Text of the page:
Tech

Twitter is already running into problems with its new 'Fleets'

The first major product release in years is having some issues, prompting Twitter to slow down its release.

Twitter

Twitter said today that it's slowing the introduction of its Fleets product to fix "performance and stability problems." Fleets is Twitter's take on the Story format introduced by Snapchat and later popularized by Instagram. Users can share their thoughts as Fleets, separate from the feed, and they disappear after 24 hours. It's supposed to encourage users to share more of their fleeting thoughts that might not rise to the level of something interesting enough to put on the permanent record in hopes of going viral.

Early bugs — Fleets was rolled out worldwide on iOS and Android starting Nov. 17 after months of testing in smaller markets, so it's no surprise that there are some growing pains. One issue users have reported is that the feature occasionally freezes when users try and post new Fleets. If users try and see who's viewed their Fleet and that list is long, the iOS app may freeze for ten seconds or longer.

Other problems regard the implementation of the feature. Users can tag people who've blocked them, allowing users to direct their followers to harass someone, and the victim doesn't receive a notification indicating the source behind the brigading. Users also don't receive notifications when their tweets are shared in a Fleet.

Slow product development — Fleets marks the first time Twitter has introduced a major new feature in years. Whereas Instagram's interface has changed markedly with, among other additions, the introduction of Stories, IGTV, shopping tools, a clone of TikTok, and more, the fundamental Twitter product has remained unchanged. Just look at the Twitter app as it was in 2017 — it looks nearly the same today.

That's not necessarily a bad thing. People who use Twitter love the service for its unique place in the world as a water cooler, where users can just drop in and shoot the shit about things that interest them with like-minded individuals. And the company has focused more energy recently developing better tools to combat harassment, a worthy cause for a site notorious for bullying. It has also tried to improve discoverability for new users by creating lists around popular topics like tech and politics. It spent a lot of time fighting misinformation during the recent presidential election. For a relatively small company, those are better uses of time than cramming the app full of new features before it puts out existing fires.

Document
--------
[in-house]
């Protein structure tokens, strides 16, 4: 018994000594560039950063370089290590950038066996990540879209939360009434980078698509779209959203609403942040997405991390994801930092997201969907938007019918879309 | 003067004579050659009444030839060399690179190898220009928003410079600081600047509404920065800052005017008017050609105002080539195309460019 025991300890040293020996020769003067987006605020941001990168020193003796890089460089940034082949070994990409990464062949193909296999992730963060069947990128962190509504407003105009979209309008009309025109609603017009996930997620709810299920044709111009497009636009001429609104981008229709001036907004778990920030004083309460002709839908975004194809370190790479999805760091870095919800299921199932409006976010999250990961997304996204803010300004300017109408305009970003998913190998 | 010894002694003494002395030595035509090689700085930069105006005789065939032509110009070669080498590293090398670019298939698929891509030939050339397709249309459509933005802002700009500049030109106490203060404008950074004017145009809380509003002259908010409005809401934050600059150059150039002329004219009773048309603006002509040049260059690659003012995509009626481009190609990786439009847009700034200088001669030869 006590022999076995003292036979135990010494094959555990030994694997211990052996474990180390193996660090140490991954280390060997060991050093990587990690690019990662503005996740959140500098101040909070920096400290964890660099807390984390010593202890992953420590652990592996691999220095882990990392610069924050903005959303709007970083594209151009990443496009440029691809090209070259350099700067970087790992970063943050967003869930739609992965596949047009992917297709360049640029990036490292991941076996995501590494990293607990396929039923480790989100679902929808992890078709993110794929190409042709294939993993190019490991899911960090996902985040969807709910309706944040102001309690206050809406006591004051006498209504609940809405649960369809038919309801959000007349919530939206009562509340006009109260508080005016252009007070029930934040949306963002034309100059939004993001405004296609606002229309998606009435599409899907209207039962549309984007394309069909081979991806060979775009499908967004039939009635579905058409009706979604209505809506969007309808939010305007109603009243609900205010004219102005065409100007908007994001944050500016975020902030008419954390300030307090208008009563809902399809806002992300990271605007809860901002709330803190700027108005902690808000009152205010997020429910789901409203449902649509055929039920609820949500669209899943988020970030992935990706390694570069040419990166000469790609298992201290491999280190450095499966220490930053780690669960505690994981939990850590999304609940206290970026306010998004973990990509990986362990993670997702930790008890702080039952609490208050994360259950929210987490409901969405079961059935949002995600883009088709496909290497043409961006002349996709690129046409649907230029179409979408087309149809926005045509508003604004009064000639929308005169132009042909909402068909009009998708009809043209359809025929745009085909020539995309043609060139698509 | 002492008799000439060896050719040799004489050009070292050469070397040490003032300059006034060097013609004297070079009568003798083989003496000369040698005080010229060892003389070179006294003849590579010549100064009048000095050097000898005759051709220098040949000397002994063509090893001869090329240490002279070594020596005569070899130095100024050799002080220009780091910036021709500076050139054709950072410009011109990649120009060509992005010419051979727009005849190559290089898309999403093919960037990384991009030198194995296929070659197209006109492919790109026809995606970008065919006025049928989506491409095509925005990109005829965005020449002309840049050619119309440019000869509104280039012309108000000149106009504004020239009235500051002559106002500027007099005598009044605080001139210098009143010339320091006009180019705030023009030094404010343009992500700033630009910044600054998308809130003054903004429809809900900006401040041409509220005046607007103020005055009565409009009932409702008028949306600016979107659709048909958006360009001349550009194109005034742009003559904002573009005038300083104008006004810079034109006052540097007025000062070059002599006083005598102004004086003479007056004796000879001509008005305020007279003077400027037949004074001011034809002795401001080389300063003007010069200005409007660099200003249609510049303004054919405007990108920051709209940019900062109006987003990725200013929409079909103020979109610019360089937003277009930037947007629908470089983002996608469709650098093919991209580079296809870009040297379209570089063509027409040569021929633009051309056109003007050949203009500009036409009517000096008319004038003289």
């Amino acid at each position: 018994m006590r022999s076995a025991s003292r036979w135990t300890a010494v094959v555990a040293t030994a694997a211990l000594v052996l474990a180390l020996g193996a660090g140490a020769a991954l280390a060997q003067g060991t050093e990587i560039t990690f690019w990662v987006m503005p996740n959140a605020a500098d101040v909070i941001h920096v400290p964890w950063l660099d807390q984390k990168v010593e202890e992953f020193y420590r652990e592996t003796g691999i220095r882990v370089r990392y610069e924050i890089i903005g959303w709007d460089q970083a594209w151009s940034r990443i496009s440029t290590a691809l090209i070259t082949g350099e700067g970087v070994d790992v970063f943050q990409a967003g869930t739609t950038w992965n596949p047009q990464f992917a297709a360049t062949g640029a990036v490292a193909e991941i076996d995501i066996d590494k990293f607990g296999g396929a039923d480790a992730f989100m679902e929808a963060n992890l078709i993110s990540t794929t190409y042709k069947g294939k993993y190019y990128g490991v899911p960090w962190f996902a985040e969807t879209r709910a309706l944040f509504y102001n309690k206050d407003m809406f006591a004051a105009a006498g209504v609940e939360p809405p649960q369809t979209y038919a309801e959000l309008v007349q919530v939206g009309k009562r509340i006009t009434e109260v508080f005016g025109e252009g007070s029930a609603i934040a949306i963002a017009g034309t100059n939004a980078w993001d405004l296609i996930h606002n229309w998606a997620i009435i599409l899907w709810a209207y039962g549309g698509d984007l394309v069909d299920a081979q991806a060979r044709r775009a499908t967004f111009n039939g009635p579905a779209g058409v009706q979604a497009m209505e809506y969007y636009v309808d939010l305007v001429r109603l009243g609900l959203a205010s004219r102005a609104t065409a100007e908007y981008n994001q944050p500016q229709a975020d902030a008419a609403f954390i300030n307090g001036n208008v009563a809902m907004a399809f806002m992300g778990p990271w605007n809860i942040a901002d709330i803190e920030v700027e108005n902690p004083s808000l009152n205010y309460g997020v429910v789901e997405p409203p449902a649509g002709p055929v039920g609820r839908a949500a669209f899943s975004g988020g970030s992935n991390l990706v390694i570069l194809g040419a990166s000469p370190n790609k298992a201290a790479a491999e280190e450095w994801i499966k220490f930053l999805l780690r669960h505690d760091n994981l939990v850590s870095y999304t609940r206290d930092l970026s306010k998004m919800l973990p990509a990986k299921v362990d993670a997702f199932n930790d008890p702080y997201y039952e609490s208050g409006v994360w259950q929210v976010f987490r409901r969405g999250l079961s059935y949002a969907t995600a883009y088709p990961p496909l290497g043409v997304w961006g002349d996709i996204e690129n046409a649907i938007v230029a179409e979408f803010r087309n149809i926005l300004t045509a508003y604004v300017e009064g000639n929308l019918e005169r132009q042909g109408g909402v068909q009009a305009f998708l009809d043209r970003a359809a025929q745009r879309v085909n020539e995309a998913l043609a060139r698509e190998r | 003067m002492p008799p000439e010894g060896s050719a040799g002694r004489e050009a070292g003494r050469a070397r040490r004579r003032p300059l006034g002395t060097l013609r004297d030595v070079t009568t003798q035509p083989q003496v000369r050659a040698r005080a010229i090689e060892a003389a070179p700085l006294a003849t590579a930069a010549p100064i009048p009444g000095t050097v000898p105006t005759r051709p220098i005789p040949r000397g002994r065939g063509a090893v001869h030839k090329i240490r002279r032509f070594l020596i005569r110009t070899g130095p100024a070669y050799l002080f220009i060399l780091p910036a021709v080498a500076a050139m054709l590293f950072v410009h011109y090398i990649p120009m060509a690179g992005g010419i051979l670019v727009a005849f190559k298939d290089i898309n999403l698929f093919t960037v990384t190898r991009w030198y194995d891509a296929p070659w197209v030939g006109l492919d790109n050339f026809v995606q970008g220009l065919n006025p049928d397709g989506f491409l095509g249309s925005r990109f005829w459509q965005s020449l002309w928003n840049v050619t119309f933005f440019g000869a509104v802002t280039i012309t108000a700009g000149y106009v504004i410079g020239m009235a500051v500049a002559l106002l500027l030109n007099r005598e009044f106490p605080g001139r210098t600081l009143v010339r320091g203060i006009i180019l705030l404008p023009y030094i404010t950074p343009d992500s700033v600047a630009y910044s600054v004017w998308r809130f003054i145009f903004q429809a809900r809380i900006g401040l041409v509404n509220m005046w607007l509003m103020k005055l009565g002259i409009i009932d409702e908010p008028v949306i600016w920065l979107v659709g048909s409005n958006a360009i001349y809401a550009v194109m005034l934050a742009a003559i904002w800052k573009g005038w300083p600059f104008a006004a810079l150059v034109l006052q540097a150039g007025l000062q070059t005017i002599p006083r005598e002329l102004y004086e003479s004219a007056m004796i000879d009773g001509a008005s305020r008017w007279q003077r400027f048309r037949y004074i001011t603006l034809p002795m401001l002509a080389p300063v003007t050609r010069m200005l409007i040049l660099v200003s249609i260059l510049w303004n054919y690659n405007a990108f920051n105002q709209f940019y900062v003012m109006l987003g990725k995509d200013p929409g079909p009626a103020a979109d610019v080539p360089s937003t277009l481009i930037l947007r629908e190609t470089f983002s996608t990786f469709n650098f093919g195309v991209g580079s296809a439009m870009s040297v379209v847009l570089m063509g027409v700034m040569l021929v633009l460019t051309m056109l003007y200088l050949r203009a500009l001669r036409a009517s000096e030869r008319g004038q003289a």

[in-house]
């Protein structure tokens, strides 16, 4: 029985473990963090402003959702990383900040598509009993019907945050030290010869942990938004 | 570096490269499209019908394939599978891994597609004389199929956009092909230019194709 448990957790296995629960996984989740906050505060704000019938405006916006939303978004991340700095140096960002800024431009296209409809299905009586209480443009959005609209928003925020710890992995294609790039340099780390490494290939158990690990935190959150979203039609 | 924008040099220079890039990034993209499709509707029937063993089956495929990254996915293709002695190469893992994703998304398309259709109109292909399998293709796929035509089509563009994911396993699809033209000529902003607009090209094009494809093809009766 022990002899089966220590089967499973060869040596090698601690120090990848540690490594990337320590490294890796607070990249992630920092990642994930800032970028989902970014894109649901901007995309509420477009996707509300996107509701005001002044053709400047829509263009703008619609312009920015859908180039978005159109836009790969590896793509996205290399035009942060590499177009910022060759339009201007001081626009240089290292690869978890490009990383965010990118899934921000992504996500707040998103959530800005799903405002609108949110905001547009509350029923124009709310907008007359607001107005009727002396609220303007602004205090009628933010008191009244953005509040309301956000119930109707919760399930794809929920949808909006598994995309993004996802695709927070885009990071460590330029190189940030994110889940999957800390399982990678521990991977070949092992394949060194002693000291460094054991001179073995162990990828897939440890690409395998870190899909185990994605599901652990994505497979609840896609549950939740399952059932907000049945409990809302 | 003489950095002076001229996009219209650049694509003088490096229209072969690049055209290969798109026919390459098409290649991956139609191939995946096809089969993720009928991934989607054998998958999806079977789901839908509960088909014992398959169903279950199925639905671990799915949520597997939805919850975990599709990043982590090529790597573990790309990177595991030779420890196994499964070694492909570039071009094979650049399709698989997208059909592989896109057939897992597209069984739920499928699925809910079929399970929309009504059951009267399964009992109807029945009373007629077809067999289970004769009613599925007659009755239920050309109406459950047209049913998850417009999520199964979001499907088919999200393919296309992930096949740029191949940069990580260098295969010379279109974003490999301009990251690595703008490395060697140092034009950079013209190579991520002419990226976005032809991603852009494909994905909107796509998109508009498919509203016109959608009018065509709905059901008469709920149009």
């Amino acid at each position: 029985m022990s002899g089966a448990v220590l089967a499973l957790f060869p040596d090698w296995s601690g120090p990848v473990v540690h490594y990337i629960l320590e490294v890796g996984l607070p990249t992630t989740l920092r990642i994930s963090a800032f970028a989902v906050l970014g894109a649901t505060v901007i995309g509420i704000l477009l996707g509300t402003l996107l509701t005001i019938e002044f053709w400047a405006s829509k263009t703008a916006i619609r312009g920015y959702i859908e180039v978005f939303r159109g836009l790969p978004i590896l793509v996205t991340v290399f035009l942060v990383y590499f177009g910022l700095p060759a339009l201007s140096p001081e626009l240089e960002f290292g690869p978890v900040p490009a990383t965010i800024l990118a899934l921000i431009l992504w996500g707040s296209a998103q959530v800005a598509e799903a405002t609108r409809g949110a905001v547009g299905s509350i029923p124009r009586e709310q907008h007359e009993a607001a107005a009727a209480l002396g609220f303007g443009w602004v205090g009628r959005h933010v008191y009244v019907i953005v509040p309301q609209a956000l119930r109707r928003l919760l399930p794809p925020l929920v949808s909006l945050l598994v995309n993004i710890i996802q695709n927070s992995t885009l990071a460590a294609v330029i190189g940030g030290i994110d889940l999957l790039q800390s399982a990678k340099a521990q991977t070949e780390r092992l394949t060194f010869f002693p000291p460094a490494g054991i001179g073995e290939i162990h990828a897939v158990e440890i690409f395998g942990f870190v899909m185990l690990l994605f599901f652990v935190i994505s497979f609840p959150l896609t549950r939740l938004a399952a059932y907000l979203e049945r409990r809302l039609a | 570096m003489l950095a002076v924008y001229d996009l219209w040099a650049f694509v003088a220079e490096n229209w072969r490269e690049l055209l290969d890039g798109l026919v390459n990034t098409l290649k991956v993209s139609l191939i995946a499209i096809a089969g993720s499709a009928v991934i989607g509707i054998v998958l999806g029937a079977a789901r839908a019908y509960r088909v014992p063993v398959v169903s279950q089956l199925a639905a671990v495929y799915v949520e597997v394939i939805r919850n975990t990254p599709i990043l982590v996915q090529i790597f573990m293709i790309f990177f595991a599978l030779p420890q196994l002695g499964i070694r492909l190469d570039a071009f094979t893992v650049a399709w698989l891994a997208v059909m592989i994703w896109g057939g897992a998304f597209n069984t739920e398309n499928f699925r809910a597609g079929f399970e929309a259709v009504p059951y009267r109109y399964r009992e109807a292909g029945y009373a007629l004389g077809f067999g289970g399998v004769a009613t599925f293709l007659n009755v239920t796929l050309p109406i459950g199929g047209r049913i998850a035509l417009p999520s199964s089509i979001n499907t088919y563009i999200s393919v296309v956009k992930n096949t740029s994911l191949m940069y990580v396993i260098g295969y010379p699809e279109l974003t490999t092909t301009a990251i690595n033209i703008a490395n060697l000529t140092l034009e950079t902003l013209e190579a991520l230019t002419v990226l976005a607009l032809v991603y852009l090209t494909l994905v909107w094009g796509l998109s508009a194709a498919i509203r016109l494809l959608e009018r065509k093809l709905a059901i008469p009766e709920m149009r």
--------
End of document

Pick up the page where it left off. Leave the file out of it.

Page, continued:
More to come — Fleets is much less comprehensive than the Story features from Instagram and Snapchat, but more enhancements like face filters and interactive options like polls will surely come in the future.

There's been some reporting that Twitter was pushed by activist investors to introduce Fleets as a means to grow faster, since the company's active userbase is not much larger than when it went public in 2013. Users may post more frequently in Fleets because there aren't public metrics to make people feel like they need to share particularly interesting thoughts. And Twitter could use the feature as another place to insert advertisements. CEO Jack Dorsey however denied that it was pressured by anyone to introduce Fleets.

Twitter is also experimenting with audio chatrooms akin to Clubhouse, where users can create rooms to have casual voice chats with others. The company will need to address concerns around harassment and abuse, however, as Clubhouse has been notorious as a place where hate speech thrives thanks to the difficulties of moderating audio.